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This question evolves mostly from my surprise at the answer to a previous question of mine (http://mathoverflow.net/questions/13176/is-every-flat-unramified-cover-of-quasi-projective-curves-profinite). My surprise was at that inverse limits of finite unramified (even etale) covers (by cover I mean surjective morphism) of a scheme, X, are not necessarily unramified. This, of course, is in complete contrast to the topological case. As I understand it (and correct me if I'm wrong), being formally unramified is closed under inverse limits.

But still - this seems very odd to me. Is there any characterization of the points over which an inverse limit of unramified covers is ramified? Why does this happen? In what way would it ramify? I'm seeking a heuristic that would make me understand the benefits of being formally unramified over being unramified (and therefore also in what way being unramified differs from the topological analogy, in this respect).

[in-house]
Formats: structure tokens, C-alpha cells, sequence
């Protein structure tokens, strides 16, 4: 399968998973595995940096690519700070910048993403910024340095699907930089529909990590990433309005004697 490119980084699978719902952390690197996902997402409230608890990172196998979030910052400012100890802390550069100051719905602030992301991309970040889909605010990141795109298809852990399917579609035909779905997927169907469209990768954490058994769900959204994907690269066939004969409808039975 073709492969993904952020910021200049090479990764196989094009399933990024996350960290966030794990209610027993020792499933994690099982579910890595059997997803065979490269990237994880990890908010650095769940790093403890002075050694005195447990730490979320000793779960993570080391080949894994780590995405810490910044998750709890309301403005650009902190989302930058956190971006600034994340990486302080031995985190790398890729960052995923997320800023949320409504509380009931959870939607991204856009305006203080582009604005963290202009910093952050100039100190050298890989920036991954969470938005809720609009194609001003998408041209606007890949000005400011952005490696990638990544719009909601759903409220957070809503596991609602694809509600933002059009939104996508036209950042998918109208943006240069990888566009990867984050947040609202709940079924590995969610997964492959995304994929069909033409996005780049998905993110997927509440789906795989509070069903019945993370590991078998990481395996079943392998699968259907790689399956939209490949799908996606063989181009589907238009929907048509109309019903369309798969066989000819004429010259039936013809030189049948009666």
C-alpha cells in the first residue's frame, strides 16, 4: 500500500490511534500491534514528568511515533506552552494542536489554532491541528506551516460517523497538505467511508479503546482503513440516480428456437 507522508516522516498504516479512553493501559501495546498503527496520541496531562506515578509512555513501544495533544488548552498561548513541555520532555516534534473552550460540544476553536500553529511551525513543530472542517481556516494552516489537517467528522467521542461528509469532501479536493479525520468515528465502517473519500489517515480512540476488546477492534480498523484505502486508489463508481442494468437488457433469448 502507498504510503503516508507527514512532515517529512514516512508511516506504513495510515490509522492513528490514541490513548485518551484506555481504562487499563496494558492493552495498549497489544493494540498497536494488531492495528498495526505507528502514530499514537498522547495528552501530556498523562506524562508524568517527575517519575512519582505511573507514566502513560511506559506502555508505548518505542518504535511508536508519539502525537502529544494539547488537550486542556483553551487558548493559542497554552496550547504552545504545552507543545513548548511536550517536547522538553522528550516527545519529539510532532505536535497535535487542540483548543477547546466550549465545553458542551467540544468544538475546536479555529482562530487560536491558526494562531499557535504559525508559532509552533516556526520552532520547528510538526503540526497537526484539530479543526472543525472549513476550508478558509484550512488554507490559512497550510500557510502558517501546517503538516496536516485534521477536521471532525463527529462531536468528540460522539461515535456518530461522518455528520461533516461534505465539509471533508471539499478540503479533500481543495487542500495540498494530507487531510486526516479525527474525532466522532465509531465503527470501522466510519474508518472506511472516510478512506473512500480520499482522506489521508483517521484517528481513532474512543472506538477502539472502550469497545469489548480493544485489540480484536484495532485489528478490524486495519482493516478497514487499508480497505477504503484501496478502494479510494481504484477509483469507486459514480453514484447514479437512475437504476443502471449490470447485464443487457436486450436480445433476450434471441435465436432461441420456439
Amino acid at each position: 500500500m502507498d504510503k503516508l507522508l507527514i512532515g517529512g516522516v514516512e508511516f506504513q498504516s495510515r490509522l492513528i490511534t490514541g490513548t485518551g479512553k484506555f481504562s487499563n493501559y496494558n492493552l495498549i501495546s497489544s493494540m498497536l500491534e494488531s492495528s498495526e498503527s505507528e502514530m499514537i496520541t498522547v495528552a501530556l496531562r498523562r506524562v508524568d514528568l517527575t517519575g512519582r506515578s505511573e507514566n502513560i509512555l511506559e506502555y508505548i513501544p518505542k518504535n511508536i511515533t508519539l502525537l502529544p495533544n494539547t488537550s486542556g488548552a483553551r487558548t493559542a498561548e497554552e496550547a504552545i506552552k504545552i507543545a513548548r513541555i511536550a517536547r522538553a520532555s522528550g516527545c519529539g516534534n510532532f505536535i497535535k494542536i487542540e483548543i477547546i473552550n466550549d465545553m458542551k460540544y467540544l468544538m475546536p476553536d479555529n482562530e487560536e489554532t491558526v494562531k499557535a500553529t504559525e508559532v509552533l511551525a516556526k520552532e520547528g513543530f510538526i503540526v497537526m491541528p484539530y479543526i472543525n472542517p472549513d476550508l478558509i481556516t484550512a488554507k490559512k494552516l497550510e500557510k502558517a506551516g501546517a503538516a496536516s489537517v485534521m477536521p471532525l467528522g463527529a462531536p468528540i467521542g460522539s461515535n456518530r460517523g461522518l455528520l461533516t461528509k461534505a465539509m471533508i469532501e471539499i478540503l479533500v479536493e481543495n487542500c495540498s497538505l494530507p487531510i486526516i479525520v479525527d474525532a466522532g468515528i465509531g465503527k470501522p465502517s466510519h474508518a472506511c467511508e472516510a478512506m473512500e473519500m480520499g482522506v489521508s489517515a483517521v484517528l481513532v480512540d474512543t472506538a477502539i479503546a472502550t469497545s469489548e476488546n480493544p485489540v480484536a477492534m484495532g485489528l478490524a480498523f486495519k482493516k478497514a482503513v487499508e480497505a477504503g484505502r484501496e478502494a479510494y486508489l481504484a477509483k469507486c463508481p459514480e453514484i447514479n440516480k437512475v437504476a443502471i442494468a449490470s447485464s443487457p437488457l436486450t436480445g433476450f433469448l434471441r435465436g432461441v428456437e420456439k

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# Inverse limits of finite unramified covers, and the need for formally unramified covers

This question evolves mostly from my surprise at the answer to a previous question of mine (http://mathoverflow.net/questions/13176/is-every-flat-unramified-cover-of-quasi-projective-curves-profinite). My surprise was at that inverse limits of finite unramified covers (by cover I mean surjective morphism) of a scheme, X, are not necessarily unramified. This, of course, is in complete contrast to the topological case. As I understand it (and correct me if I'm wrong), being formally unramified is closed under inverse limits.

But still - this seems very odd to me. Is there any characterization of the points over which an inverse limit of unramified covers is ramified? Why does this happen? In what way would it ramify? I'm seeking a heuristic that would make me understand the benefits of being formally unramified over being unramified (and therefore also in what way being unramified differs from the topological analogy, in this respect).